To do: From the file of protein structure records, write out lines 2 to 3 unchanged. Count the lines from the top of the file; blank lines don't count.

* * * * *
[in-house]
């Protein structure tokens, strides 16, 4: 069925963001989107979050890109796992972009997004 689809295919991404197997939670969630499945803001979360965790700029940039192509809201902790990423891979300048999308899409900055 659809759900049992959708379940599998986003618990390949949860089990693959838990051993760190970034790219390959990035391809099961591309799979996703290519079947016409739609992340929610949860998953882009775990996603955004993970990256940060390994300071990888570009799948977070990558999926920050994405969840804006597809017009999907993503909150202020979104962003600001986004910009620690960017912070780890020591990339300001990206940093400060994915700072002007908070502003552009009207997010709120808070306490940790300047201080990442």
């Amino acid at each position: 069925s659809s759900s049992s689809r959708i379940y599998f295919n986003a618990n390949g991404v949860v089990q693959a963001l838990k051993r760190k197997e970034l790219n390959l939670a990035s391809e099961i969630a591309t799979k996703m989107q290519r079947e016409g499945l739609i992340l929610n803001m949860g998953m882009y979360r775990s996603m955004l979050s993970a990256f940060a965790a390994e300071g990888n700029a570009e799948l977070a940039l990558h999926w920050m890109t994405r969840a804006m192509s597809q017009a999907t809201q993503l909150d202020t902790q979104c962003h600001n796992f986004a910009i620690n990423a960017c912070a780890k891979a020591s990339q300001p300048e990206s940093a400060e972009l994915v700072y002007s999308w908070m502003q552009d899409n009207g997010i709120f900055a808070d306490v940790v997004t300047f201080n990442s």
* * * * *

């Protein structure tokens, strides 16, 4: 069925963001989107979050890109796992972009997004 689809295919991404197997939670969630499945803001979360965790700029940039192509809201902790990423891979300048999308899409900055 659809759900049992959708379940599998986003618990390949949860089990693959838990051993760190970034790219390959990035391809099961591309799979996703290519079947016409739609992340929610949860998953882009775990996603955004993970990256940060390994300071990888570009799948977070990558999926920050994405969840804006597809017009999907993503909150202020979104962003600001986004910009620690960017912070780890020591990339300001990206940093400060994915700072002007908070502003552009009207997010709120808070306490940790300047201080990442």
């Amino acid at each position: 069925s659809s759900s049992s689809r959708i379940y599998f295919n986003a618990n390949g991404v949860v089990q693959a963001l838990k051993r760190k197997e970034l790219n390959l939670a990035s391809e099961i969630a591309t799979k996703m989107q290519r079947e016409g499945l739609i992340l929610n803001m949860g998953m882009y979360r775990s996603m955004l979050s993970a990256f940060a965790a390994e300071g990888n700029a570009e799948l977070a940039l990558h999926w920050m890109t994405r969840a804006m192509s597809q017009a999907t809201q993503l909150d202020t902790q979104c962003h600001n796992f986004a910009i620690n990423a960017c912070a780890k891979a020591s990339q300001p300048e990206s940093a400060e972009l994915v700072y002007s999308w908070m502003q552009d899409n009207g997010i709120f900055a808070d306490v940790v997004t300047f201080n990442s």